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President Obama, speaking at a community college in Virginia yesterday...
"It is true that a lot of what's driving oil prices up right now is not the lack of supply. There's enough supply. There's enough oil out there for world demand," Obama said.
"The problem is ... speculators and people make various bets, and they say, you know what, we think that maybe there's a 20 percent chance that something might happen in the Middle East that might disrupt oil supply, so we're going to bet that oil is going to go up real high. And that spikes up prices significantly."
This past Sunday....
Saudi Arabia's oil minister said on Sunday the kingdom had slashed output by 800,000 barrels per day in March due to oversupply, sending the strongest signal yet that OPEC will not act to quell soaring prices.
Two Saudi-based industry sources told Reuters last week the kingdom had cut output due to poor demand, prompting selling by traders who saw it as a sign of a well-supplied market.
But crude rebounded later in the week on optimism about the state of the U.S. economy.
Oil closed at $111 a barrel in yesterday's commodity trading. National average retail price of gasoline is at $3.837 per gallon.
So, oil supply is plentiful. So much so that Saudi had to curtail it's February increase in production because there was not enough demand. And yet prices still soar.
Crude oil and refined gasoline are traded in what are known as futures contracts. Many commodities are. Futures contracts allow people who produce or use commodities like oil or corn to hedge. Basically, they can lock in the price of the raw material they use or price a producer will sell at.
The original intent of futures contracts.....
.....allows farmers to lock in a sales price before they plant crops. Or, a famous example in oil, Southwest Airlines' CEO hedged a huge portion of the airline's fuel cost in 2008 by buying oil at $51 a barrel. That's what the airline paid as oil prices soared well above 100 dollars a barrel that summer and his competitors suffered.
Locking in a price for commodities months in advance of actually taking ownership of those commodities. On the surface, it doesn't seem all that nefarious.
Suffice it to say that the original intent of futures buying and selling was not intended to be manipulative. It was intended as a hedge for large consumers or sellers of goods classified as commodities.
What has gone wrong?
The problem is that anyone can take out a futures contract without ever producing or taking delivery of a commodity. That allows traders to park money in the contracts, without worrying how to sell any actual oil.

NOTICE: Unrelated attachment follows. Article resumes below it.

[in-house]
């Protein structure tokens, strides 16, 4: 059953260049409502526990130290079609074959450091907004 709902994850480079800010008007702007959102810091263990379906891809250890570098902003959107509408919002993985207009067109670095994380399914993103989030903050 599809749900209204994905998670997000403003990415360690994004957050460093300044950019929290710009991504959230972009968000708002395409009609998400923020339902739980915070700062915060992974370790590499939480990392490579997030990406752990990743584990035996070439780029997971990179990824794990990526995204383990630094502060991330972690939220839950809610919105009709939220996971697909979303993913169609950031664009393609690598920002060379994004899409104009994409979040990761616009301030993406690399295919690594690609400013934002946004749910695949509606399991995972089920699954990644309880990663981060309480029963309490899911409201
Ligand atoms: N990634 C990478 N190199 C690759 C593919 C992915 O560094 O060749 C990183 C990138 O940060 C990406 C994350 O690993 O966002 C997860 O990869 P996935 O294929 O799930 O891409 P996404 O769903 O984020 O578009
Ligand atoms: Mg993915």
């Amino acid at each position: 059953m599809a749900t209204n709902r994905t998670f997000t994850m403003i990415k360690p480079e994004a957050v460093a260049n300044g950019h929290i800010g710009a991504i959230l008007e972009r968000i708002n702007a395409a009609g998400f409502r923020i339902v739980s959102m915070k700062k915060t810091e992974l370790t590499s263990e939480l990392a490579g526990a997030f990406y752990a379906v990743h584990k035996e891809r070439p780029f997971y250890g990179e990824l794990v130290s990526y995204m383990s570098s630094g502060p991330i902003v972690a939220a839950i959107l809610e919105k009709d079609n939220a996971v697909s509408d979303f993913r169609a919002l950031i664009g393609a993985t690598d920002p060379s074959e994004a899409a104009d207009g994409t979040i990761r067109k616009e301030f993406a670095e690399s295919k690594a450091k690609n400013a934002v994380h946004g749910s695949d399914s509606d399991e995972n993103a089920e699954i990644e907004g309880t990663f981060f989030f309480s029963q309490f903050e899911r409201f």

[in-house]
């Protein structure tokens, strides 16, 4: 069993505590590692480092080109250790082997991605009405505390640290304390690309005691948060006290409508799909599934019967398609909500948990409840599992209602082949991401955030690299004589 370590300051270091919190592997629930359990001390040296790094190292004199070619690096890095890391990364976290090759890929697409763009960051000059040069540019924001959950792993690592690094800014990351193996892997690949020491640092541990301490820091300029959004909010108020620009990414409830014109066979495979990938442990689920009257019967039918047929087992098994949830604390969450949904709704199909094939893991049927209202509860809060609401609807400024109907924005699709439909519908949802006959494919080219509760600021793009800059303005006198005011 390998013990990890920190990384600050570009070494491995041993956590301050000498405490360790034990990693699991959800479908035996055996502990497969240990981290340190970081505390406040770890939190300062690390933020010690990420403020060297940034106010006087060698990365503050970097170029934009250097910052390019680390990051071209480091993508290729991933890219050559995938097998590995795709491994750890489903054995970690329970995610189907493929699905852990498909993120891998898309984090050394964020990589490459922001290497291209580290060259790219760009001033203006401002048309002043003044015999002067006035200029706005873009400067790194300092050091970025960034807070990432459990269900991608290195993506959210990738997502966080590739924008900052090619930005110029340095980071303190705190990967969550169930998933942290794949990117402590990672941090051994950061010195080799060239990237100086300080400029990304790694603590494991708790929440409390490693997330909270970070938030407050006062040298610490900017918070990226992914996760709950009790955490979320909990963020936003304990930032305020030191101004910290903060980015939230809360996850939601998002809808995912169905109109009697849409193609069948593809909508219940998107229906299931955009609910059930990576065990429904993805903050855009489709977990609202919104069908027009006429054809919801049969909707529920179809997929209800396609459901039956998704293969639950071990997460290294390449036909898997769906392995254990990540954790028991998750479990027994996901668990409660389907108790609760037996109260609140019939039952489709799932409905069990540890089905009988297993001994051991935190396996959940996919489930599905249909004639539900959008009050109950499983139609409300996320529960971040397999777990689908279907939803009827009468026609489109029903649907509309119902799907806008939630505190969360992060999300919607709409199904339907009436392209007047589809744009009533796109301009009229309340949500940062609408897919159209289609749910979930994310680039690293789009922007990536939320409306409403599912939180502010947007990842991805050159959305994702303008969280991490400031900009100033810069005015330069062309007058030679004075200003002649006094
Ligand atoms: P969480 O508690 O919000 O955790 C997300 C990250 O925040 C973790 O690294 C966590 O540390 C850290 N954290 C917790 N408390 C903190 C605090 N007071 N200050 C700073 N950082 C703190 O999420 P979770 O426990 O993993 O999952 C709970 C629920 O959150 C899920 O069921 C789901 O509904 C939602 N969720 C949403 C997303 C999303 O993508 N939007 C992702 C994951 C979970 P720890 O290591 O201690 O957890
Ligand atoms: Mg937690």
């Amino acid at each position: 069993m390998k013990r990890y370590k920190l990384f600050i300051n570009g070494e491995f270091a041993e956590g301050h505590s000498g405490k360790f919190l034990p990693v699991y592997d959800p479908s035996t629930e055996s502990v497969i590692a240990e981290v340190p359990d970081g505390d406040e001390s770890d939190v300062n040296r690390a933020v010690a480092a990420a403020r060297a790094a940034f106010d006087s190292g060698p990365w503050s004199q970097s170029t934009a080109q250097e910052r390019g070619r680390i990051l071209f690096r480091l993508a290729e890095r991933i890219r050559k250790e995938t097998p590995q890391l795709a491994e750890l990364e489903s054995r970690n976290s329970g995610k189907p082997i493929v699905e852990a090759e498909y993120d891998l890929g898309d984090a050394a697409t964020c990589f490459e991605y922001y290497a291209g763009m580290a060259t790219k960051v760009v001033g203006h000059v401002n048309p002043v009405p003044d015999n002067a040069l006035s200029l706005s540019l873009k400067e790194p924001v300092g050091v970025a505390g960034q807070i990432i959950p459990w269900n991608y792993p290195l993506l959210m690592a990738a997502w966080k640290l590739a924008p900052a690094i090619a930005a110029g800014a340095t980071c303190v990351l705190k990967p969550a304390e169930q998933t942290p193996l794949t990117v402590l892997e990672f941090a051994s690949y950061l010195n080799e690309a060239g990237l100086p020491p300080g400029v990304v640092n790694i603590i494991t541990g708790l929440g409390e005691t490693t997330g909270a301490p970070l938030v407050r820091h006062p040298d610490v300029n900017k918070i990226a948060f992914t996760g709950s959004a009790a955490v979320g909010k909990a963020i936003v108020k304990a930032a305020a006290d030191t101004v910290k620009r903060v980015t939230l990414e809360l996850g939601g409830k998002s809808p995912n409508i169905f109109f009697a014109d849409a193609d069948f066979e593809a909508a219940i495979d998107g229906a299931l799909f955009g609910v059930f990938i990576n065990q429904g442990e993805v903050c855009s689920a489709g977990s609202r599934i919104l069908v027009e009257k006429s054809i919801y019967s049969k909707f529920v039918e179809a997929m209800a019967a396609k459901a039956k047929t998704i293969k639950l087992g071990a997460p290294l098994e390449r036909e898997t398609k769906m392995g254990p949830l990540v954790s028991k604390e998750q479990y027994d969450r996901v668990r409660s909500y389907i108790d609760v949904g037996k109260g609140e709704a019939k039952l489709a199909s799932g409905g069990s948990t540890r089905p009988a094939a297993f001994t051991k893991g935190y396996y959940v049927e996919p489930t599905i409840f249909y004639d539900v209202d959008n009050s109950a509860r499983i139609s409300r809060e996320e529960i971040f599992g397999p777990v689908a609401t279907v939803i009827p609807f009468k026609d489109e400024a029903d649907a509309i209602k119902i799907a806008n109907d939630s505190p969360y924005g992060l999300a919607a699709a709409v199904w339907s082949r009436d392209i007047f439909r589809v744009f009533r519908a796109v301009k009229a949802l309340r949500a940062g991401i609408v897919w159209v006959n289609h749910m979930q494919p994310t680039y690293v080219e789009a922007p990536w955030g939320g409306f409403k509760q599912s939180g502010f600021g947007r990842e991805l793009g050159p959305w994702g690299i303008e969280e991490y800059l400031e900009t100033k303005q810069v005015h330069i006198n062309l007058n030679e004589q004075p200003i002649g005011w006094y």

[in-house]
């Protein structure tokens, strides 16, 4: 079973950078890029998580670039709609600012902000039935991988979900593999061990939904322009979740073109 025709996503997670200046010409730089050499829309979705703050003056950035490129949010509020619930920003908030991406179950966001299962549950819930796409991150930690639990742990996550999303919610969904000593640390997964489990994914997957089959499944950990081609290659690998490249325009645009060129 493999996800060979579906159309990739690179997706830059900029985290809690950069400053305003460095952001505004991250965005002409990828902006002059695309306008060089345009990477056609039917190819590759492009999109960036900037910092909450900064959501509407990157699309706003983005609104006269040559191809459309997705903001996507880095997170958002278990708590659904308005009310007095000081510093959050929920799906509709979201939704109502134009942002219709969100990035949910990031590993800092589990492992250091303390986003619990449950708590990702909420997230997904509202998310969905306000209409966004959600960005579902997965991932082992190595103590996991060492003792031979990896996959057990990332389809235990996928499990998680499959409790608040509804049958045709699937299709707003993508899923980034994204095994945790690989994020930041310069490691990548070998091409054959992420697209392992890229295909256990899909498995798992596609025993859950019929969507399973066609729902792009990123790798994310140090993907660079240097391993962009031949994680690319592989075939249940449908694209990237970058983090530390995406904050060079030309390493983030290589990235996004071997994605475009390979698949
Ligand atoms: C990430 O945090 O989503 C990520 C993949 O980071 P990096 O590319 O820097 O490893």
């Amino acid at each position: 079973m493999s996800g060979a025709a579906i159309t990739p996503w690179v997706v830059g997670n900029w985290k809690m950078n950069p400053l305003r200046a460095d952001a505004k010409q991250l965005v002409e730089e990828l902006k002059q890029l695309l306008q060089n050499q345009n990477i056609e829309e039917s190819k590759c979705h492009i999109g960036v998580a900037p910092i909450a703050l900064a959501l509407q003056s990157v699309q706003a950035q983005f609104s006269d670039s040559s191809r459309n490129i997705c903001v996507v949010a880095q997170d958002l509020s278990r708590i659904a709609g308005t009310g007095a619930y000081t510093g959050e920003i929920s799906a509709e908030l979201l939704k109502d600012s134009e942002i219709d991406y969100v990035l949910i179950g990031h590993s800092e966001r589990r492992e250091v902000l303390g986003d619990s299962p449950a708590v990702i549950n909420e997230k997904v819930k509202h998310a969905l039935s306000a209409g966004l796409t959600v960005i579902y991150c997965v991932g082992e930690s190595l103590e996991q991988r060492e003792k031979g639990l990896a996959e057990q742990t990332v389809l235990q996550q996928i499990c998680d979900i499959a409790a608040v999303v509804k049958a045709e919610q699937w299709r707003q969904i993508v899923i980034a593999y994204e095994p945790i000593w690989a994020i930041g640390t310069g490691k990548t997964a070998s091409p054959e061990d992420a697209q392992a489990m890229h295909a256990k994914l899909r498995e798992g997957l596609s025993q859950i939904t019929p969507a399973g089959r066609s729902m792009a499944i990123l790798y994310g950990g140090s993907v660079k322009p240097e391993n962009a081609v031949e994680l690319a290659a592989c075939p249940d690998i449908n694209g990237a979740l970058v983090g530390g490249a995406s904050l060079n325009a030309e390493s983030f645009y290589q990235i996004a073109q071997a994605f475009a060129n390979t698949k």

Bringing about this counterintuitive result....
If demand is higher on one side of the contracts, it raises the price of the product without any actual supply or demand issue.
When did all this begin?
Enron's Ken Lay pushed for relaxed regulation of energy futures trading. This was incorporated in the Commodity Futures Modernization Act of 2000, passed in the waning legislative days of 2000. This came to be called the "Enron loophole." It took futures trading in energy outside the regulation of the CFTC, and it enabled Enron to drive up electricity cost to Californians as much as 300 percent.
How did that "modernization" work out?
CBS' "60 Minutes" quoted hedge fund manager Michael Masters to the effect that, in 2007, 27 barrels of crude were being traded every day on the New York Mercantile Exchange for every one barrel of oil that was actually being consumed in the United States. Both of these figures are measures of how many times speculators buy a shipment of oil before it reaches its true market. This ran crude oil prices to over $140 a barrel before the economic collapse of 2008.
Why doesn't someone do something about this?
To correct these abuses, Congress passed the Dodd-Frank Act in 2010. This act contained provisions to bring energy futures trading clearly under control of the CFTC (Commodities Futures Trading Commission) to correct speculative abuses. The implementation rules are being crafted by the CFTC now. The 60-day comment period from the public ended March 28. These rules are not finalized or published and may be weaker than Congress intended.
I'm guessing those last few words will turn out to be prophetic.....what with our corrupt political bribery system and all.
Anyway....when someone brings up the high price of gasoline in a casual conversation over this Easter weekend.....remind them of this....
One CFTC commissioner, Bart Chilton said, as reported in the Oil and Gas Journal, "We have more speculative positions in commodities markets than we have ever had in the past — in fact, they are up 64 percent in the energy complex from June of 2008."
Just as Americans were forced to suffer because of the uncontrollable and reckless gambling by Wall Street banksters....so too gasoline prices and commodities gamblers.
Land of the free and home of the exploited.